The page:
If content is written in 'familiar terms', will people trust it more?
If you're not considering how your content is consumed on screen, you're ignoring a huge part of your audience—it's like writing a document, then hiding it...
Much has been happening: I'm speaking about accessibility at the Queensland Business Writers' Conference, and we have our first public web-writing course booked.
There’s this thing called the WCAG: Web Content Accessibility Guidelines. They set out all the good things you need to do to make your content accessible for people with disability, people including those with vision impairment (an estimated 300,000 in Australia alone), and also people with other kinds of disability, such as cognitive or motor [...]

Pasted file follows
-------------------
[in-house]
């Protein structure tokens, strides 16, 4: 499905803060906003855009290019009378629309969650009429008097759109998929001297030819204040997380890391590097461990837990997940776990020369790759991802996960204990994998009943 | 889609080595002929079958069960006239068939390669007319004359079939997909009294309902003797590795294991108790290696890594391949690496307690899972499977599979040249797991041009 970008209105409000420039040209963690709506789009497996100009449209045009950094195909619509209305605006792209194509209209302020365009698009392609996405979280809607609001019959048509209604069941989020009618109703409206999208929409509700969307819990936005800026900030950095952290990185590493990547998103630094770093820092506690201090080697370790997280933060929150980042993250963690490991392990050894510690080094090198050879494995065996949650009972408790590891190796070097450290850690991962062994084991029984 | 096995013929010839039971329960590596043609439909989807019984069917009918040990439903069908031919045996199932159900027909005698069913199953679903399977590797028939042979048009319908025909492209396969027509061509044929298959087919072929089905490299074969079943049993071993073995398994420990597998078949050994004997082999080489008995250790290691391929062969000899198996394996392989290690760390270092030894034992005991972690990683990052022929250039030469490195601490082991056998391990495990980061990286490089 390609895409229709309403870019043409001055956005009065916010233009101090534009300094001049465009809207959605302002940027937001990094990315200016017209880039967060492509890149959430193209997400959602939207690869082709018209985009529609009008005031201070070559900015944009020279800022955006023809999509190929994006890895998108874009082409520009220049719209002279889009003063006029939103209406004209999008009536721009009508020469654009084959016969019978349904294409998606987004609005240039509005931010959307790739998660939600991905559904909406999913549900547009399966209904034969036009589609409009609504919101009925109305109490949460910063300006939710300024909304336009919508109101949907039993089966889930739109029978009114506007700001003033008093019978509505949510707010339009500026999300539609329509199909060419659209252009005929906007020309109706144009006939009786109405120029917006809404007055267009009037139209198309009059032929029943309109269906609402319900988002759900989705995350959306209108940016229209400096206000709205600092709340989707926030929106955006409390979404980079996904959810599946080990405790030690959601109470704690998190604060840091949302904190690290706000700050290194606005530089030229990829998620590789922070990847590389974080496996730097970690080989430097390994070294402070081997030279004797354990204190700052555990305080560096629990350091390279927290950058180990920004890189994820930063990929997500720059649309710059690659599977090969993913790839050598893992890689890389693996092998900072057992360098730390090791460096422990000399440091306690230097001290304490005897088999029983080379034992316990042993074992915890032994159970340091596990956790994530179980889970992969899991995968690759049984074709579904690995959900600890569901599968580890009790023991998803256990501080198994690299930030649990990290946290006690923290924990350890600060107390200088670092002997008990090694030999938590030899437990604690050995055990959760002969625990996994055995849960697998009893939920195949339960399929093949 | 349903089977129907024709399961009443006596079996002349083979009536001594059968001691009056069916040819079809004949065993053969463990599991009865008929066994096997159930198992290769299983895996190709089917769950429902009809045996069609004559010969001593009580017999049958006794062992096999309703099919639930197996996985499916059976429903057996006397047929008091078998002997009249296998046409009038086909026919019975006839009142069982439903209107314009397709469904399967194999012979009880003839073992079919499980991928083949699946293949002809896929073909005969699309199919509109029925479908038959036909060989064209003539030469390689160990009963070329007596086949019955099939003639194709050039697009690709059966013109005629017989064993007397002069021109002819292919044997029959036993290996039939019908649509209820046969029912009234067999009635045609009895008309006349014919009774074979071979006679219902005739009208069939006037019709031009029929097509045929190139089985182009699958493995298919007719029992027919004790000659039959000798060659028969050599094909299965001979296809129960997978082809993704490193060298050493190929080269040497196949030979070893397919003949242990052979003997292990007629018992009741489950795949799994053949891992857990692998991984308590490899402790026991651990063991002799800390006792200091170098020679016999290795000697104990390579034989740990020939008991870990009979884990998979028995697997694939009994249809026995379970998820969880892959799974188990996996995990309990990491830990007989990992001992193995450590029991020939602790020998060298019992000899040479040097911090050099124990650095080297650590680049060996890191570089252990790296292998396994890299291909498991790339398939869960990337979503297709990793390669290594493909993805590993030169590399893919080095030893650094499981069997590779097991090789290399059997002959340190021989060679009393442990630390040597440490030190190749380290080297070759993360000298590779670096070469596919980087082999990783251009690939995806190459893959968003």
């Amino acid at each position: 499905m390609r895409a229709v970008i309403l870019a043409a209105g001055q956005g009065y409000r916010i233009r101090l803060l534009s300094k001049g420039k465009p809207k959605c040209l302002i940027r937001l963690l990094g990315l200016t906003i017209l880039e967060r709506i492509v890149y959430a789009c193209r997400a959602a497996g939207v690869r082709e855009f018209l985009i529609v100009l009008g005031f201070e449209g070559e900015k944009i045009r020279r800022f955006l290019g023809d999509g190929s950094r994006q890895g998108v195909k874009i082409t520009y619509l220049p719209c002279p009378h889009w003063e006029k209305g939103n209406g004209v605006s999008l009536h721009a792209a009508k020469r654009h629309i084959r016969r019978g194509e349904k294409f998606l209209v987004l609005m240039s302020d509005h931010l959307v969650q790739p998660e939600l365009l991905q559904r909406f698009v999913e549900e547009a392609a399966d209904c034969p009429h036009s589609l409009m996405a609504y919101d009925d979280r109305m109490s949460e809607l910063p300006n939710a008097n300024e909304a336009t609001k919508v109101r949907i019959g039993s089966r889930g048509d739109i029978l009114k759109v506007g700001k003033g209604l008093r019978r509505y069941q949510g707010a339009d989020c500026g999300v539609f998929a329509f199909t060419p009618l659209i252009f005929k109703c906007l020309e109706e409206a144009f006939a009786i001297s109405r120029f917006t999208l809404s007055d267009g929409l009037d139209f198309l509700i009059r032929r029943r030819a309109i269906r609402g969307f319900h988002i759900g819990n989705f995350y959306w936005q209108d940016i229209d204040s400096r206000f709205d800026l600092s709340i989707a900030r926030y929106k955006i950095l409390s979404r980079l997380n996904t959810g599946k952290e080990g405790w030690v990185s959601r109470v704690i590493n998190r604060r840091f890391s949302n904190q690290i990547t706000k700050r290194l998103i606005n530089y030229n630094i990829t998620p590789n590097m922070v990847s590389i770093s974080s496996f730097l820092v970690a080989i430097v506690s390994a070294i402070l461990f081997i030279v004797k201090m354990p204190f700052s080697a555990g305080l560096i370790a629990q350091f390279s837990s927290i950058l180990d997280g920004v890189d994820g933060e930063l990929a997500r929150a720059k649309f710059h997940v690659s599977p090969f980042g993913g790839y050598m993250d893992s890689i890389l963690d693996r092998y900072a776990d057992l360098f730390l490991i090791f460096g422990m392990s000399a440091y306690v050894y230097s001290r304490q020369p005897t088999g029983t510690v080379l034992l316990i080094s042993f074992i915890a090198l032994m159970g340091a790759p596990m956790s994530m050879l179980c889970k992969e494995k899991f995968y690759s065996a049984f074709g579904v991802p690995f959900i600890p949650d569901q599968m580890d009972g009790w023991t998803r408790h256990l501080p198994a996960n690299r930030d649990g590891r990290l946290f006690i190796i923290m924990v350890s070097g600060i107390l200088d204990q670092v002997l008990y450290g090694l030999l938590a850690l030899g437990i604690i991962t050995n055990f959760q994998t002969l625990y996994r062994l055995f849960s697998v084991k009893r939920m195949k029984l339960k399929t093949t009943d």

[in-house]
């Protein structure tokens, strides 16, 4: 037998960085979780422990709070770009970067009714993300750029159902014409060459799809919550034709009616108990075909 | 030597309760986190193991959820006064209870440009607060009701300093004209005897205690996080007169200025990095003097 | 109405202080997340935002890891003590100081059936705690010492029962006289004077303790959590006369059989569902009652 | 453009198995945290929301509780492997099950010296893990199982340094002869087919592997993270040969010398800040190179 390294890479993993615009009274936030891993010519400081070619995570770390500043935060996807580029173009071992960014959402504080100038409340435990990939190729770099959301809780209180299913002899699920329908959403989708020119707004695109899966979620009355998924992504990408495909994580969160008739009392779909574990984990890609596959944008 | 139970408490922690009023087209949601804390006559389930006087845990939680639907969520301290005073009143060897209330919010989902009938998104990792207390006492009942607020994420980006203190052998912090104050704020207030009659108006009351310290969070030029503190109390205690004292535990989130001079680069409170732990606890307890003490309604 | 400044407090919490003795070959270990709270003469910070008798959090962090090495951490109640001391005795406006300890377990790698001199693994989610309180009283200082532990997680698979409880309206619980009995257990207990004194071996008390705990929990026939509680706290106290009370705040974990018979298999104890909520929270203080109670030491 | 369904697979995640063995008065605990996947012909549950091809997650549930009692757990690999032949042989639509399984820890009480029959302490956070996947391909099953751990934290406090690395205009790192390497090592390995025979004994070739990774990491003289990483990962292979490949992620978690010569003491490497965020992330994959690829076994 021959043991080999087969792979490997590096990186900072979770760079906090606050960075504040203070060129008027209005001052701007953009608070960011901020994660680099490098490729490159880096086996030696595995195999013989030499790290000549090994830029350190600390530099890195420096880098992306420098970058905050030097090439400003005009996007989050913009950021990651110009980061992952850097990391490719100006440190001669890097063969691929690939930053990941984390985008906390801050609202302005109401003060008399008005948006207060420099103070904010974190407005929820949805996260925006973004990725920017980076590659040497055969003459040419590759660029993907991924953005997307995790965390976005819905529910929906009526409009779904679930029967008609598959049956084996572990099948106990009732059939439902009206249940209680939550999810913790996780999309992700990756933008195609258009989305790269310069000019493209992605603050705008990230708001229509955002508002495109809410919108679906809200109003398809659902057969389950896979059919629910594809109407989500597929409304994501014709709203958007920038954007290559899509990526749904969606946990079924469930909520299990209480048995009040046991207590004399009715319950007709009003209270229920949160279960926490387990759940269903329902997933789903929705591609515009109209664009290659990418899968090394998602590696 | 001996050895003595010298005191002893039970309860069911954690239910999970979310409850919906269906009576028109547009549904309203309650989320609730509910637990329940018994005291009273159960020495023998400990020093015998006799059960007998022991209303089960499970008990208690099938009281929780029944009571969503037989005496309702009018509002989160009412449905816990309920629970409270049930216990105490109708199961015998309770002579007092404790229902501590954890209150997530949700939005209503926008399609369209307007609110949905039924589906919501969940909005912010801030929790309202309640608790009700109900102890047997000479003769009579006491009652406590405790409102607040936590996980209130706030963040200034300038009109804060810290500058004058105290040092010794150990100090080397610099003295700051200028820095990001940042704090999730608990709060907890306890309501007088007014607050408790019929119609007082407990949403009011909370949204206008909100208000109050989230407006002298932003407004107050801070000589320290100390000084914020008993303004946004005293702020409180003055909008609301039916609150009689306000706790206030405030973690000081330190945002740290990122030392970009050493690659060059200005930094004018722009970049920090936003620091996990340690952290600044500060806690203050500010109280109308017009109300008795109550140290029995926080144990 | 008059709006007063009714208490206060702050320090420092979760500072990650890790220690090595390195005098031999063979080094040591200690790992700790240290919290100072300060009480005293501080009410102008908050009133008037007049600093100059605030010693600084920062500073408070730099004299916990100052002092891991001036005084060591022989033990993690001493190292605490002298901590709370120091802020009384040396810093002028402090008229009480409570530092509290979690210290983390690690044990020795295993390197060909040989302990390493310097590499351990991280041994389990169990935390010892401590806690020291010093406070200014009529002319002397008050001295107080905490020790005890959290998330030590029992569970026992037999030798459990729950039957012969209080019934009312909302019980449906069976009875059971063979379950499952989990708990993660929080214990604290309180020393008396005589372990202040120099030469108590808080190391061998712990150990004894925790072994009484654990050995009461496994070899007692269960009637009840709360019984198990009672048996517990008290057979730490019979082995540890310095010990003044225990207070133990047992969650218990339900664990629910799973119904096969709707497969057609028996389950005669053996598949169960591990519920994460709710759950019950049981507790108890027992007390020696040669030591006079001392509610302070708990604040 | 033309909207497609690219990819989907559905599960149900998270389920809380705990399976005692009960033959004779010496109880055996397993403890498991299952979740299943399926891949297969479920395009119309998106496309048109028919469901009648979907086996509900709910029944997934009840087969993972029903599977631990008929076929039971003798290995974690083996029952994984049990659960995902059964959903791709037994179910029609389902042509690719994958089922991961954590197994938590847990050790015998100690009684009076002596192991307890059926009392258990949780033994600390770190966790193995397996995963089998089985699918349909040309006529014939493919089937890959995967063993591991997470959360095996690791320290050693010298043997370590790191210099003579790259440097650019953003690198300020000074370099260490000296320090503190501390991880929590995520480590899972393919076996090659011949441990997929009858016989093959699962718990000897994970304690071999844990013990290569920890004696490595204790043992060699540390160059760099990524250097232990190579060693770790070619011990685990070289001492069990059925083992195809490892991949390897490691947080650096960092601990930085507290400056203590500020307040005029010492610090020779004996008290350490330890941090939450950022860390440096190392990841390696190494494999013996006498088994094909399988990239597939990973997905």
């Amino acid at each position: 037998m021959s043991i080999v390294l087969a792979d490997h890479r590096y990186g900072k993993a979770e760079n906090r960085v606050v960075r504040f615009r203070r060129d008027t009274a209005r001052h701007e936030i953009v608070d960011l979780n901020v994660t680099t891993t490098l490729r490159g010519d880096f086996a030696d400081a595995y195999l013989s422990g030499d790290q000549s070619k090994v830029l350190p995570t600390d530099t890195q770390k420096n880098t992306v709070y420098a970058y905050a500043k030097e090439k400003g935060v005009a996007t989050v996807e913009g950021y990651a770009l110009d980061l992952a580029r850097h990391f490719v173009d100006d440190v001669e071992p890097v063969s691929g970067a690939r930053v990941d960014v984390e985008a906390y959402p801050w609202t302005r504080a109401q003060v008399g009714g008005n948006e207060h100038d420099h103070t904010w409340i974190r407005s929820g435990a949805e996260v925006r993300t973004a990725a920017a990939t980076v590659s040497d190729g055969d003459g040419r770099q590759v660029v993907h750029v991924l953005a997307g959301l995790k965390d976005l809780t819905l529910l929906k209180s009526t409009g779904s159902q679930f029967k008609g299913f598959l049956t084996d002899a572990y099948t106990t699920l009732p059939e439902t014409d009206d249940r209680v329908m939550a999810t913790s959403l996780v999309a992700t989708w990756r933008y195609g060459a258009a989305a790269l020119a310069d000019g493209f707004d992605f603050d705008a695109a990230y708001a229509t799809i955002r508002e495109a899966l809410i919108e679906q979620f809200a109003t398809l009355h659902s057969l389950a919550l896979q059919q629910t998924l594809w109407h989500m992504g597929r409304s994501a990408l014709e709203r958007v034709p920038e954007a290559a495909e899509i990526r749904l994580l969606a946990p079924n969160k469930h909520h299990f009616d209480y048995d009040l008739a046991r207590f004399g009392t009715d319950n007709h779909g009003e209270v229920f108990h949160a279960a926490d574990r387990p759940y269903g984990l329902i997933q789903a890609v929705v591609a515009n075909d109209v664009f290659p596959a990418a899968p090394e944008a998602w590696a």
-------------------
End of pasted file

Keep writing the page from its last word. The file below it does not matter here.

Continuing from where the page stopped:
Caution: this post contains adjectives that are non traditional in a business writing context. To rephrase that, there is some mild moderate swearing. Oh, and I think I’ve used my entire week’s quota of ellipses. You see these things all the time. You know, social media clickbait: 17 Words You Should Never Use, 7 Mistakes [...]
I’ll be speaking at the next Brisbane Content Strategy Group meet-up on May 12, between 5.00 and 6.30pm, about how to write and structure questions, help text and error messages...
We quietly published our testimonial page the other day. Look at all these nice people saying nice things about our courses!
Matt Murray has published a post I wrote about writing good link text on his blog, Comms Go Digital. Check it out. (And thanks, Matt!)